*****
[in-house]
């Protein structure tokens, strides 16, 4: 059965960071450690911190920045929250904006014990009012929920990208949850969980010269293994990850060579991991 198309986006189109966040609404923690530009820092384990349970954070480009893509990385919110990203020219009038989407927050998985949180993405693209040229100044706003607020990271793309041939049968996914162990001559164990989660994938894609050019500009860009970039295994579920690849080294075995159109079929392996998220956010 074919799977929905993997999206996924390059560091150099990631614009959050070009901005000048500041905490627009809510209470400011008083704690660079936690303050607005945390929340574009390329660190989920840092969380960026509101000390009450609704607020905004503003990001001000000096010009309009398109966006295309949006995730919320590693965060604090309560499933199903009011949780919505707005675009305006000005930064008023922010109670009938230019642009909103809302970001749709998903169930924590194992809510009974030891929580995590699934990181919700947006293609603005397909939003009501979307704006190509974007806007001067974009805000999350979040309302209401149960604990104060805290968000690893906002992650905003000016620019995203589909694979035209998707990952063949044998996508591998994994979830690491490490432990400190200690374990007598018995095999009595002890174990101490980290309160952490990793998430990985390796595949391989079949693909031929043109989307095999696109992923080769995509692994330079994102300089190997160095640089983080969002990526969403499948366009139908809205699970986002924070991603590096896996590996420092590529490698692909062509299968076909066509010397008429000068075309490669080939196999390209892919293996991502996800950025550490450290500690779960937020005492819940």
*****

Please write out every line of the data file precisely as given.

[in-house]
């Protein structure tokens, strides 16, 4: 059965960071450690911190920045929250904006014990009012929920990208949850969980010269293994990850060579991991 198309986006189109966040609404923690530009820092384990349970954070480009893509990385919110990203020219009038989407927050998985949180993405693209040229100044706003607020990271793309041939049968996914162990001559164990989660994938894609050019500009860009970039295994579920690849080294075995159109079929392996998220956010 074919799977929905993997999206996924390059560091150099990631614009959050070009901005000048500041905490627009809510209470400011008083704690660079936690303050607005945390929340574009390329660190989920840092969380960026509101000390009450609704607020905004503003990001001000000096010009309009398109966006295309949006995730919320590693965060604090309560499933199903009011949780919505707005675009305006000005930064008023922010109670009938230019642009909103809302970001749709998903169930924590194992809510009974030891929580995590699934990181919700947006293609603005397909939003009501979307704006190509974007806007001067974009805000999350979040309302209401149960604990104060805290968000690893906002992650905003000016620019995203589909694979035209998707990952063949044998996508591998994994979830690491490490432990400190200690374990007598018995095999009595002890174990101490980290309160952490990793998430990985390796595949391989079949693909031929043109989307095999696109992923080769995509692994330079994102300089190997160095640089983080969002990526969403499948366009139908809205699970986002924070991603590096896996590996420092590529490698692909062509299968076909066509010397008429000068075309490669080939196999390209892919293996991502996800950025550490450290500690779960937020005492819940």